To support its argument, state attorneys suggested that the issue is a “major question,” a designation under federal case law that says Congress must explicitly grant an agency a power if it involves a decision of extreme economic and political significance.

Gleason ruled against that idea, saying in part that the issue will not “affect millions of Americans or implicate billions of dollars.”

She went on to say that while the state suggested “the court should still find that (land into trust) was impliedly repealed, the court declines to do so.”

In oral argument this spring, Gleason expressed skepticism about the rules used by the federal government to decide who may put land into trust here. 

The state of Alaska had argued that the federal government’s determination in the Tlingit and Haida case would allow “any person of indigenous descent in Alaska, no matter the percentage of ‘Indian blood,’” to put land into trust. In the Lower 48, someone must be “one-half or more” Native in order to put land into trust.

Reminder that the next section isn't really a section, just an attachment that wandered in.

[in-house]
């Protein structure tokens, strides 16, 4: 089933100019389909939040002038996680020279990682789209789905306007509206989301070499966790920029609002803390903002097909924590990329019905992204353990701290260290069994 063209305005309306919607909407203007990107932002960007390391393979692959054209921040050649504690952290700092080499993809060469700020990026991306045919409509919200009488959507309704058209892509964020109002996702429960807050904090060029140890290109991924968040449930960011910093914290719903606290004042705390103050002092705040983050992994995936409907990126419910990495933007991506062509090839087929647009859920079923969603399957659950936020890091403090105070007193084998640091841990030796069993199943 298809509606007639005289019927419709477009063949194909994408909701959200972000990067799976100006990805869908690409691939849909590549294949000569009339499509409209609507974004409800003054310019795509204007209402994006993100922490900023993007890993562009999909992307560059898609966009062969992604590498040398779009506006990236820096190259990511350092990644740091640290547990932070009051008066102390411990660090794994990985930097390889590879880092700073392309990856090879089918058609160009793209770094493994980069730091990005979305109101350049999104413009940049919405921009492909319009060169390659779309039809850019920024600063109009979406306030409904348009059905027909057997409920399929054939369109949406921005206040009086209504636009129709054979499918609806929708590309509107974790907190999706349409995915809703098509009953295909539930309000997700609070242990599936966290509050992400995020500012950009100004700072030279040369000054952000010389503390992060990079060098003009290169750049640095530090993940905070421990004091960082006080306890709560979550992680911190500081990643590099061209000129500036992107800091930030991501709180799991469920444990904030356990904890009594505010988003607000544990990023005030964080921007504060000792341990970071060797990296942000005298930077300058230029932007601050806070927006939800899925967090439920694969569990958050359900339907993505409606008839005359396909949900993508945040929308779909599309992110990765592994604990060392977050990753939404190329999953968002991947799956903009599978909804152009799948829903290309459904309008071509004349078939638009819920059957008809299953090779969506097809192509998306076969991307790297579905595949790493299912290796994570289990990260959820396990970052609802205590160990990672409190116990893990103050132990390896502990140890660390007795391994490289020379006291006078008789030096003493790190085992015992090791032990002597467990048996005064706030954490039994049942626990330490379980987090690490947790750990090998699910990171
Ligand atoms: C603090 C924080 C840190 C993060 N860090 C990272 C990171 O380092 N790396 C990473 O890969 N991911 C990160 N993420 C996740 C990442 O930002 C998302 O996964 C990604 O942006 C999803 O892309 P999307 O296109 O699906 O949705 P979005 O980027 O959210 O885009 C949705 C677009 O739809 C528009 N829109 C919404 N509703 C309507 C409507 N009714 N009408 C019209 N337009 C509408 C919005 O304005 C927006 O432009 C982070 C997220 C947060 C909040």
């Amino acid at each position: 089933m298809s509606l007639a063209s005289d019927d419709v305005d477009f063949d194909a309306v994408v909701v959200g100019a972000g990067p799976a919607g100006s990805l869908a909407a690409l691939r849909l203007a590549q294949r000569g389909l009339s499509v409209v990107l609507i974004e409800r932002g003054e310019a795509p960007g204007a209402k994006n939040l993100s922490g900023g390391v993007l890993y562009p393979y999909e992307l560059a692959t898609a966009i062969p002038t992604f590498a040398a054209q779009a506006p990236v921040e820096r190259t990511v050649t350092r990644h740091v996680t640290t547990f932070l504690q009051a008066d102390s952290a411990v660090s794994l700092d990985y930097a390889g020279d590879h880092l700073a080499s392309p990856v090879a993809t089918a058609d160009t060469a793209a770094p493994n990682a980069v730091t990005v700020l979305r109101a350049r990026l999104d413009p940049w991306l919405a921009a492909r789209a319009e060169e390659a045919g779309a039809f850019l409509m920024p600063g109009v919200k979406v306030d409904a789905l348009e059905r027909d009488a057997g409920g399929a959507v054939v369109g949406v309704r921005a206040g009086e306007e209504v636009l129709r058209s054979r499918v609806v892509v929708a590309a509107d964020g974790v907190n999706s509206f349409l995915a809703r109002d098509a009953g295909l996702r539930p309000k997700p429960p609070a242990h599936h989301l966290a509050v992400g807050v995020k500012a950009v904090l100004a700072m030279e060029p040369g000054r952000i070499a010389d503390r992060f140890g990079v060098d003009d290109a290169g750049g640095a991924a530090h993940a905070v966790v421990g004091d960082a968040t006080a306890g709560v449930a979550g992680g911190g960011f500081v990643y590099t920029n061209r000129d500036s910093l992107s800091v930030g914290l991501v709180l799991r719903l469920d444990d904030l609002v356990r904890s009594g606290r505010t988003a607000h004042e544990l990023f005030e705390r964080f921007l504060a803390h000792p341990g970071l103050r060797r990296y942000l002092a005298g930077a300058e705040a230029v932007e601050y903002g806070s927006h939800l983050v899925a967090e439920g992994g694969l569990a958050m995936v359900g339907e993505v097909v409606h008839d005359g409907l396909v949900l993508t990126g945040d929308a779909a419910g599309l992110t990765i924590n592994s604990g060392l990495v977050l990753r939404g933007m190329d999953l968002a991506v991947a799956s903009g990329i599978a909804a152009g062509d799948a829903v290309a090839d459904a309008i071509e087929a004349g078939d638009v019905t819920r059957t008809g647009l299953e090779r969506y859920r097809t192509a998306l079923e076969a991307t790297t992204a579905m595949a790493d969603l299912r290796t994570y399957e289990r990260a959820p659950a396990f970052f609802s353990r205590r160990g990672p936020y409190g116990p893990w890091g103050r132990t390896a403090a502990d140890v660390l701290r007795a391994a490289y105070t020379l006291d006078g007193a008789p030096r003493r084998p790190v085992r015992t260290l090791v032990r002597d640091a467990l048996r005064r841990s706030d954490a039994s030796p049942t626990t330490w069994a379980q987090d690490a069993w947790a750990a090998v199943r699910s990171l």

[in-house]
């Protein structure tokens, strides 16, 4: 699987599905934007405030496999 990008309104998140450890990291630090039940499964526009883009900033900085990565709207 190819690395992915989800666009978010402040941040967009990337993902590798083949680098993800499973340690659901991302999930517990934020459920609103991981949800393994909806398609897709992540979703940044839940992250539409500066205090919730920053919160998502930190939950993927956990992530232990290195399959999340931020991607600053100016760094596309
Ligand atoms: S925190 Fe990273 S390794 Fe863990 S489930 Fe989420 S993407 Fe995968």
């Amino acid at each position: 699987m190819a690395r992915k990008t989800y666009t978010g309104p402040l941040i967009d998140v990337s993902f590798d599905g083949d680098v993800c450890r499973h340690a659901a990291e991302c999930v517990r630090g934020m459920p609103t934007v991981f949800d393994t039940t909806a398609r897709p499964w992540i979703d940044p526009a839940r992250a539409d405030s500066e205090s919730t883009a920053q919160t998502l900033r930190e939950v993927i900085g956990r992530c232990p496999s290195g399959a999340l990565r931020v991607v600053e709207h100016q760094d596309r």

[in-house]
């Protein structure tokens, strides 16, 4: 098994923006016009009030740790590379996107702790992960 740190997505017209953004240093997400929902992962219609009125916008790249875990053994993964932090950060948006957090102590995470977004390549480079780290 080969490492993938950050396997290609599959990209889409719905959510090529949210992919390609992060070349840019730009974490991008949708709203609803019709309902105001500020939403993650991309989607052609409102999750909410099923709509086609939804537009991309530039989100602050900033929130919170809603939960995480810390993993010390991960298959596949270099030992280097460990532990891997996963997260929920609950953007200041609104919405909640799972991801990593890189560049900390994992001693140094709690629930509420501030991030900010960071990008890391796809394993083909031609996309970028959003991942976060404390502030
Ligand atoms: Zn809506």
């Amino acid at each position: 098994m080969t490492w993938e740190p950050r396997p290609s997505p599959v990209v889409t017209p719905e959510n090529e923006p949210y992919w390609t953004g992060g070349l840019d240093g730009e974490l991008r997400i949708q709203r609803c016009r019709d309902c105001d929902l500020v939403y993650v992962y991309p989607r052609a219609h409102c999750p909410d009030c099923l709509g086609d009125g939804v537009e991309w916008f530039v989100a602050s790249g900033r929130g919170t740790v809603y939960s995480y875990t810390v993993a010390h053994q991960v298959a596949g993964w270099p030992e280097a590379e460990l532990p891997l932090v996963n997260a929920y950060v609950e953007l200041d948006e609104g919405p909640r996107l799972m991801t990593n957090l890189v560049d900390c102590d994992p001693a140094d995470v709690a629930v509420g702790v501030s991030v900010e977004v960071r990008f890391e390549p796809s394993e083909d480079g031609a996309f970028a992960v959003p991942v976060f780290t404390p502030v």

Gleason agreed with the state’s argument, saying that the Department of the Interior must declare that a tribe meets one of three definitions under federal law before placing land into trust. 

She also “finds problematic” the Interior Department’s statement that it was putting Tlingit and Haida land into trust as part of the “restoration of Indian lands.”

The Alaska Native Claims Settlement Act specifically ended aboriginal title in Alaska, Gleason said. While the Department of Interior may put tribal land into trust, she said, it cannot justify that decision by saying that it is restoring land to a tribe.

That determination is somewhat academic. It doesn’t prevent the department from putting historic tribal land into trust; the federal government simply can’t use that historic use as justification for doing so.

It isn’t yet clear whether Wednesday’s decision will be appealed. All sides said they are still processing Gleason’s order.

“On the one hand, the Court definitely struggled with the language in ANCSA that eliminated the reservation-system and seemed to indicate that reservations are not permitted in Alaska. On the other hand, the Court still held that lands can be taken in trust. Because this decision ultimately seems to raise more questions than answers, we will need some time to thoroughly evaluate it before determining next steps,” Taylor said by email.